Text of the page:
You wouldn’t get into a car which hasn’t passed its safety checks, so why would you bet with an operator that doesn’t have the necessary safer gambling measures in place?
A question posed by Rasmus Kjaergaard, CEO of Mindway AI, at the recent SBC Summit North America event, as he assessed the roll out of safer gambling measures across US states.
Speaking to SBC News, Kjaergaard gave us a sneak peak into Mindway AI’s plans for the US market, highlighting some of the key differences in safer gambling regulation across North America and Europe.
How is Mindway AI continuing to strengthen Better Collective’s focus on responsible gambling?
We have accomplished a lot over the past few months. Starting around the UK Safer Gambling Week last year, we have deployed our neuroscience based self-service solution, Gamalyse, across all Better Collective websites which now span around 15 different jurisdictions. As part of that, the solution has been translated into 13 different languages.
The other thing is that Gamalyse has also been integrated into Better Collective’s Intranet. Research has previously shown that employees of companies related to the gambling industry are more exposed to problem gambling when compared to employees of other industries. So as a CSR initiative, this has been integrated into the Better Collective’s internal systems.
As a majority owner of Mindway AI, Better Collective is absolutely the most supportive owner you could have in terms of supporting our mission of empowering gambling operators to enhance player protection. I strongly believe that Gamalyse will become a global solution.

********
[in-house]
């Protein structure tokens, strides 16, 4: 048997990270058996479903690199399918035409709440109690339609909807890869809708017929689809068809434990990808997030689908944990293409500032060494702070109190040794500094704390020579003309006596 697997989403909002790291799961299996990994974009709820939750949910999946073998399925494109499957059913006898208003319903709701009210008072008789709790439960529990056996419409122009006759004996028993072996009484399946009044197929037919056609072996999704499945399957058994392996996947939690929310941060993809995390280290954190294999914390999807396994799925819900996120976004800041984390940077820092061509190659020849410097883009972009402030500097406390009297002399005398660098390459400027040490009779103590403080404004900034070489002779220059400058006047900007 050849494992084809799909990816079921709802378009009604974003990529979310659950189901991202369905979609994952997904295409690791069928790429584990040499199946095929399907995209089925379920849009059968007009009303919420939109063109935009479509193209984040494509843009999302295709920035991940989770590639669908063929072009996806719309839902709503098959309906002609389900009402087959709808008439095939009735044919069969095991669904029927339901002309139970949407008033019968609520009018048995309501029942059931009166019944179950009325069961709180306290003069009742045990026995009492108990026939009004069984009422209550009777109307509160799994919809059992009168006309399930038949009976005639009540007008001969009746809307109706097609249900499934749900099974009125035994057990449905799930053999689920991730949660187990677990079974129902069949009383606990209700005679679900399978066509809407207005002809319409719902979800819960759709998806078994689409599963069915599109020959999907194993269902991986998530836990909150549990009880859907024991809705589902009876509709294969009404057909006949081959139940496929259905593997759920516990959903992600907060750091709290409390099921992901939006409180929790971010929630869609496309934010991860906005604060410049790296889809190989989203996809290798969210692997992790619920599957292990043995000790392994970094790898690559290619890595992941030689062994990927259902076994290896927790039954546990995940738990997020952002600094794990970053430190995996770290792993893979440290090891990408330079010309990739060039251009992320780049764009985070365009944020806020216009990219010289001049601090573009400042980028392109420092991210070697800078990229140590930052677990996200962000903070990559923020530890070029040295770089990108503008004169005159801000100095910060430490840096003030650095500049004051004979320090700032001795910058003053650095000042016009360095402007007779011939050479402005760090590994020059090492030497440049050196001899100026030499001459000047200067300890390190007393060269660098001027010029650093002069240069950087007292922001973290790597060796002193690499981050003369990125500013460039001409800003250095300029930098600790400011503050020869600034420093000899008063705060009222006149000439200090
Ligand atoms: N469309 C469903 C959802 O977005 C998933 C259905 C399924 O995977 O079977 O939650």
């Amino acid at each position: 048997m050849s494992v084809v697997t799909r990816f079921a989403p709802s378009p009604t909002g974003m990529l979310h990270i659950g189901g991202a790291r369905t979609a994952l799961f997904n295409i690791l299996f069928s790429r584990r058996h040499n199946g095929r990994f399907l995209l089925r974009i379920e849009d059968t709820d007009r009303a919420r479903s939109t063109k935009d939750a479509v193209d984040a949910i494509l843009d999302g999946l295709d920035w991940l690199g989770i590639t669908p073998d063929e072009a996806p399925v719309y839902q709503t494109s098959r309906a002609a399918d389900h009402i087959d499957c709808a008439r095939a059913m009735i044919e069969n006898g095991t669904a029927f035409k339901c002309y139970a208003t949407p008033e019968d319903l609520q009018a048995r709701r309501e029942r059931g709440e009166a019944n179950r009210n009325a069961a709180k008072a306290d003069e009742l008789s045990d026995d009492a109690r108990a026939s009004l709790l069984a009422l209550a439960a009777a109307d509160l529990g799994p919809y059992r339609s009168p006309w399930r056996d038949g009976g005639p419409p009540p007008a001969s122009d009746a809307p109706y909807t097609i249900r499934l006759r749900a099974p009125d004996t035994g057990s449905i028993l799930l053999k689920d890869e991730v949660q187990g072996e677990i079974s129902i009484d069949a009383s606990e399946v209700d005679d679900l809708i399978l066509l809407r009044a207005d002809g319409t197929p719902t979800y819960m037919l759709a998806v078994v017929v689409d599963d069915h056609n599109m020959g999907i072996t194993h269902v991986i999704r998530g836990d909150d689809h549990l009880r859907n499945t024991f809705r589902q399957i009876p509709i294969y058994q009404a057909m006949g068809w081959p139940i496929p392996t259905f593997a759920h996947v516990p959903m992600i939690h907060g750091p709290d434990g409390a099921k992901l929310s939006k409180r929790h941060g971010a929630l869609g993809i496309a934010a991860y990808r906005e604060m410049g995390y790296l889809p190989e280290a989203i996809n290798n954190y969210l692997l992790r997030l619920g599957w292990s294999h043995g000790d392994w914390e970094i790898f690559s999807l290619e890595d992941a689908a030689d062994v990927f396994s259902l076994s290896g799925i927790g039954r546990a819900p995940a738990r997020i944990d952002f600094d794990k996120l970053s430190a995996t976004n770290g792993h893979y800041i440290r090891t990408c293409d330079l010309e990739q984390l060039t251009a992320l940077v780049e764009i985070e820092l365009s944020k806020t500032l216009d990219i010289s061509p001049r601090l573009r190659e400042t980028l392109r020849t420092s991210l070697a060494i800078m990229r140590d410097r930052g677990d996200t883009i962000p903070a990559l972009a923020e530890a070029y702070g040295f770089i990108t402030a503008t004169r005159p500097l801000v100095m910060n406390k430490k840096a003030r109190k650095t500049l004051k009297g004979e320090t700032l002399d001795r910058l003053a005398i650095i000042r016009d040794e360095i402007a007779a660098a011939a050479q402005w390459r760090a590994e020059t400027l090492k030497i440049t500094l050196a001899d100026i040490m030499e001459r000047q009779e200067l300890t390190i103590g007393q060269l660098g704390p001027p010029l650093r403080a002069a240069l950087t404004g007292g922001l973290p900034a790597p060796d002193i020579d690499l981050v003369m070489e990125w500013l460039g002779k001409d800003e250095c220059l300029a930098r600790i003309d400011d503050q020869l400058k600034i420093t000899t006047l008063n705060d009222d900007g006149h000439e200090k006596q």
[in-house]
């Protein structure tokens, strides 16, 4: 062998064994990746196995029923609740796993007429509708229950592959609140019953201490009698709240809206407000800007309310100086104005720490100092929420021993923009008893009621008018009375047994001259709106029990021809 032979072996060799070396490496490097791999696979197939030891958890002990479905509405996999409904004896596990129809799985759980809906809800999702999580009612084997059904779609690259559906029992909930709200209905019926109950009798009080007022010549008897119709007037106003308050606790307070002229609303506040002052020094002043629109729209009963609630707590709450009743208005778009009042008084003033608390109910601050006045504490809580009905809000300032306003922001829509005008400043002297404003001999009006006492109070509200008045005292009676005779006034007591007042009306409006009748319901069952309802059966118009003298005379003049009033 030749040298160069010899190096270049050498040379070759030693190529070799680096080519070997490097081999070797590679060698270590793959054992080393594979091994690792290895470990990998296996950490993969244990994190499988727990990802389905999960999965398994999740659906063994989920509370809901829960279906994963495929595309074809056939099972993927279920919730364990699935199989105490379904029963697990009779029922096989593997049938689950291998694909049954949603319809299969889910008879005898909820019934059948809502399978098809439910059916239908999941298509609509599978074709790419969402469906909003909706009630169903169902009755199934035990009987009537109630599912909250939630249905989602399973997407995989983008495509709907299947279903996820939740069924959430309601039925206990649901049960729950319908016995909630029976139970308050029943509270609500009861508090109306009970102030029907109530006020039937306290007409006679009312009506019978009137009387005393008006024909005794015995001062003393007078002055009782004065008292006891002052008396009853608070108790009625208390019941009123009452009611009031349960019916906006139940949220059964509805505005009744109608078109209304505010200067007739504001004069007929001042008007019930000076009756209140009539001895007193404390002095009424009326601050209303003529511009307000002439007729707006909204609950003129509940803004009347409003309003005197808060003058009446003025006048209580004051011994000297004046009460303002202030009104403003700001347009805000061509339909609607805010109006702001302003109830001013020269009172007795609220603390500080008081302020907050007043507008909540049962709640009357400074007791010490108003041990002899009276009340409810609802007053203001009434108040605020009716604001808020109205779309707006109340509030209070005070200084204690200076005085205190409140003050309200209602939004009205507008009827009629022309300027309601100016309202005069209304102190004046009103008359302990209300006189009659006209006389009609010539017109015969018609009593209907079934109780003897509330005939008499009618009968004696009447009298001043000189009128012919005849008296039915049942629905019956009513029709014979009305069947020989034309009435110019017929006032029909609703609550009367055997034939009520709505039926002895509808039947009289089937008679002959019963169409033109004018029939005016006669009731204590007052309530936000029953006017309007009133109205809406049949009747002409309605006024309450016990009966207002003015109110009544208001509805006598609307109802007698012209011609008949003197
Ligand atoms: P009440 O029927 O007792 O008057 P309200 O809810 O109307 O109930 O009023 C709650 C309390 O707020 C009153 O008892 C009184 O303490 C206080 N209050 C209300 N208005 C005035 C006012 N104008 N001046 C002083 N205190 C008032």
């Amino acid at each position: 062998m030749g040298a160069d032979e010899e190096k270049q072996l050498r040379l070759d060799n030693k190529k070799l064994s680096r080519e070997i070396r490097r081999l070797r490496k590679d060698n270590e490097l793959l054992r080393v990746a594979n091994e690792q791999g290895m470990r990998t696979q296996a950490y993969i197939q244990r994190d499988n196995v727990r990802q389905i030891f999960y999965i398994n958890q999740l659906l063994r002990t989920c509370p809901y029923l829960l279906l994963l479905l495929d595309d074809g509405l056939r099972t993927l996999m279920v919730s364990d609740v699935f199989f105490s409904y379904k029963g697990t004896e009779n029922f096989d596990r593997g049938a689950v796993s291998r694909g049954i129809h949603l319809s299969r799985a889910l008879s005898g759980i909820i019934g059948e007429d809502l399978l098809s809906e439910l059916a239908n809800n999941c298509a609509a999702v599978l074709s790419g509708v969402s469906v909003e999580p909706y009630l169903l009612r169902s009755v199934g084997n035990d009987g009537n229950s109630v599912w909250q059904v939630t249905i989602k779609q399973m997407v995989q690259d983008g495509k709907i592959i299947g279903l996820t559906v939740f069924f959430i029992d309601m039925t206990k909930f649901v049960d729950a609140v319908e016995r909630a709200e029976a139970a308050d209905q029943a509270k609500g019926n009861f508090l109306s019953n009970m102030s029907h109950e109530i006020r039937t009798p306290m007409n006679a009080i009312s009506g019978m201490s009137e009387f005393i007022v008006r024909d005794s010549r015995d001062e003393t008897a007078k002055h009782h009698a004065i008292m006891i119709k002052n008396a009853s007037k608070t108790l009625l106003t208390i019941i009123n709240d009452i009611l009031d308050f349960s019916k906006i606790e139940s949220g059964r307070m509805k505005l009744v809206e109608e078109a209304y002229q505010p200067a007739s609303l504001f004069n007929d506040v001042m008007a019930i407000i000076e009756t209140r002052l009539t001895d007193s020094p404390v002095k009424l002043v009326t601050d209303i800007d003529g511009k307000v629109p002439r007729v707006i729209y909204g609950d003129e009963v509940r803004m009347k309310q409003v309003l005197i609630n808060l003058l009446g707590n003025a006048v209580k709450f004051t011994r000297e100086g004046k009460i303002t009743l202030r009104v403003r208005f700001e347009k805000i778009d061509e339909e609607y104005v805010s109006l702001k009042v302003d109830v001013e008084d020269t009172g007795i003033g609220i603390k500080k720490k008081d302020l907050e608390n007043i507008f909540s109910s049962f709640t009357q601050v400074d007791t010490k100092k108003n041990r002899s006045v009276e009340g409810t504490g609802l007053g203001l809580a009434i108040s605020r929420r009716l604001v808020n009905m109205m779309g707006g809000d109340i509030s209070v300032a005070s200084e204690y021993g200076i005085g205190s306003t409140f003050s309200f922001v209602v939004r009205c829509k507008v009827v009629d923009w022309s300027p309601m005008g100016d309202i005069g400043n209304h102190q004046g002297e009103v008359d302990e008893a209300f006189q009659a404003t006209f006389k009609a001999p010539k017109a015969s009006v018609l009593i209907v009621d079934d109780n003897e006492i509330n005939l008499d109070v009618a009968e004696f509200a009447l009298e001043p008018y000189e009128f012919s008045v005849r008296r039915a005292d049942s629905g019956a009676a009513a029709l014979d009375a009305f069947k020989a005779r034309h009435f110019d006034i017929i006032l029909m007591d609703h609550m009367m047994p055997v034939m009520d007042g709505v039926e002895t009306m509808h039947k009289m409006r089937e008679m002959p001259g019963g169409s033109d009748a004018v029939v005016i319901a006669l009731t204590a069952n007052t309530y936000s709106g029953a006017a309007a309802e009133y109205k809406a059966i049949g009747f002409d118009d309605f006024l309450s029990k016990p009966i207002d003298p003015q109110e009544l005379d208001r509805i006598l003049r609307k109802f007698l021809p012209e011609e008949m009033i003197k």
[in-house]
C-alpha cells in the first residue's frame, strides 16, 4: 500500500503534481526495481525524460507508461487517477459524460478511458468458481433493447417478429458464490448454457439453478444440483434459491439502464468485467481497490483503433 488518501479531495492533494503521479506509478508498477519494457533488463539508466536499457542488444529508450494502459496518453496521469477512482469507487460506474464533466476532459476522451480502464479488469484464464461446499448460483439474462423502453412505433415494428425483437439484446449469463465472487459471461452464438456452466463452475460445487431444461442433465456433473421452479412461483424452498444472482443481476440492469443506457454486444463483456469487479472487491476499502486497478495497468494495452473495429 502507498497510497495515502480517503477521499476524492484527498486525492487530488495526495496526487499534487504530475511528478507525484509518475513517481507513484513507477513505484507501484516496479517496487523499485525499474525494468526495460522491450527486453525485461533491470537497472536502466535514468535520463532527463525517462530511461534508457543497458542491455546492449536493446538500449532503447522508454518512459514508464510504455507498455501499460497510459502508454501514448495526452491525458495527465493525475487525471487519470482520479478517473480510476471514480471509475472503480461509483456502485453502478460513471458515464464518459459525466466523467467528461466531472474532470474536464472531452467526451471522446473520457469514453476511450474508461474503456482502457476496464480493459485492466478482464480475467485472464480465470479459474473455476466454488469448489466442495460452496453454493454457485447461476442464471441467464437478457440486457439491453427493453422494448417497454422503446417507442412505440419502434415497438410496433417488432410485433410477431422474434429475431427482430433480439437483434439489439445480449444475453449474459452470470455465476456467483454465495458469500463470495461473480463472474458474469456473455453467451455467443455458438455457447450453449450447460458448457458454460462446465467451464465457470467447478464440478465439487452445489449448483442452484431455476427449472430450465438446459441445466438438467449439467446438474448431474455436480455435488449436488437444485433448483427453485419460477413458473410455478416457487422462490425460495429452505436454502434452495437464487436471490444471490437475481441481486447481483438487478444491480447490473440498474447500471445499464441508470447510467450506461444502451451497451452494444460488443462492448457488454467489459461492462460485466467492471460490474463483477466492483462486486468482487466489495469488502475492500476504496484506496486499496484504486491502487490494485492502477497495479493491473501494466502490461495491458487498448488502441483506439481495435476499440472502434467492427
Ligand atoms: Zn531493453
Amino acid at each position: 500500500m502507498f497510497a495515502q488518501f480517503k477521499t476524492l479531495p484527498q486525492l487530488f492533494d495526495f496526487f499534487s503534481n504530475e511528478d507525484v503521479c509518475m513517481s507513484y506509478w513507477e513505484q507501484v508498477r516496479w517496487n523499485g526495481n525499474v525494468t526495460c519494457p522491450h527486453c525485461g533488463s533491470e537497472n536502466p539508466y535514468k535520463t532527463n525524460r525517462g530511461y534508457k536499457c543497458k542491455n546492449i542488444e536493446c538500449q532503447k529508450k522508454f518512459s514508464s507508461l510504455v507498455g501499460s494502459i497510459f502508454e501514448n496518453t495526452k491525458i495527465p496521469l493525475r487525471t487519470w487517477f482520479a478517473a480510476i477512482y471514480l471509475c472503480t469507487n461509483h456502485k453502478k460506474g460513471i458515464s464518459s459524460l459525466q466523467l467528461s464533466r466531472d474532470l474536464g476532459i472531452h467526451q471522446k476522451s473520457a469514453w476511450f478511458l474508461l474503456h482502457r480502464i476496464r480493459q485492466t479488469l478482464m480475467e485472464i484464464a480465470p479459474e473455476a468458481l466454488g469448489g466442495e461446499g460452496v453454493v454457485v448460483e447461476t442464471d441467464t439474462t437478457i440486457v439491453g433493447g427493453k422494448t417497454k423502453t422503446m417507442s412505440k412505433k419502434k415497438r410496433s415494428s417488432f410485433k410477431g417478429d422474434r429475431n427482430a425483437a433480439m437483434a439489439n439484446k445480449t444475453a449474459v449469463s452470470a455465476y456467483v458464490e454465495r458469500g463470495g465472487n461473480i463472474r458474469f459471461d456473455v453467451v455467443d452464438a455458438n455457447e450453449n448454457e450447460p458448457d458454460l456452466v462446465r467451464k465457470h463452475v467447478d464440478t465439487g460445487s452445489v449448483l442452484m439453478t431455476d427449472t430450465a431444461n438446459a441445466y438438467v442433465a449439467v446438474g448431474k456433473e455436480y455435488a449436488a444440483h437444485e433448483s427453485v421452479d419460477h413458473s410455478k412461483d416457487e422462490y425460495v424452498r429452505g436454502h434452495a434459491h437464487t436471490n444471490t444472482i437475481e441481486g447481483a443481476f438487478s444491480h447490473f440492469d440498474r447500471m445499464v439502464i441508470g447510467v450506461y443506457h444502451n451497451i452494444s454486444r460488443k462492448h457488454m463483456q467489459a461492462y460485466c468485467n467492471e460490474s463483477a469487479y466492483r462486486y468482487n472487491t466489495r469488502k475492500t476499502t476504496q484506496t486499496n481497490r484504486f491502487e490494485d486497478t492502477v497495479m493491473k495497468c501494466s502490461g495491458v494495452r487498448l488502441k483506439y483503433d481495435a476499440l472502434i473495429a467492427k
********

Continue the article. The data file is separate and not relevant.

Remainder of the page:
What role can Mindway AI and the Gamalyze tool play in spearheading safer gambling efforts across the US?
Well, one of my takeaways when I took off from Newark was definitely that I have a much better understanding of where the US market is in terms of the responsible gambling measures, regulations and so on.
We’ve seen movements towards more regulations in the gambling space, especially when it comes to detection of problem gambling behaviour. It is still early days though, and that’s understandable given that the US is still a new market; part of the market maturity in this industry, to my understanding, is that RG measures tend to be put in place a bit further down the line.
What we are able to support is this movement that we’re seeing now in New Jersey, which was the first state to publish new requirements on data analysis for the purpose of problem gambling detection. We’re very confident that we are able to accommodate that based on our solutions and experience in Europe, which includes our Gamalyse self test that I spoke about before, but also our GameScanner solution.
GameScanner is literally a virtual psychologist based on AI. So, what we do is we build an algorithm, we combine it with insights from human psychologists. What we then want to achieve is to replicate their assessment of the full behaviour of a gambler into the algorithm and then replicate this into the number of active players. That way then, each morning, the operator has a new risk analysis of each of the active players from the day before and that opens the opportunity for much earlier detection.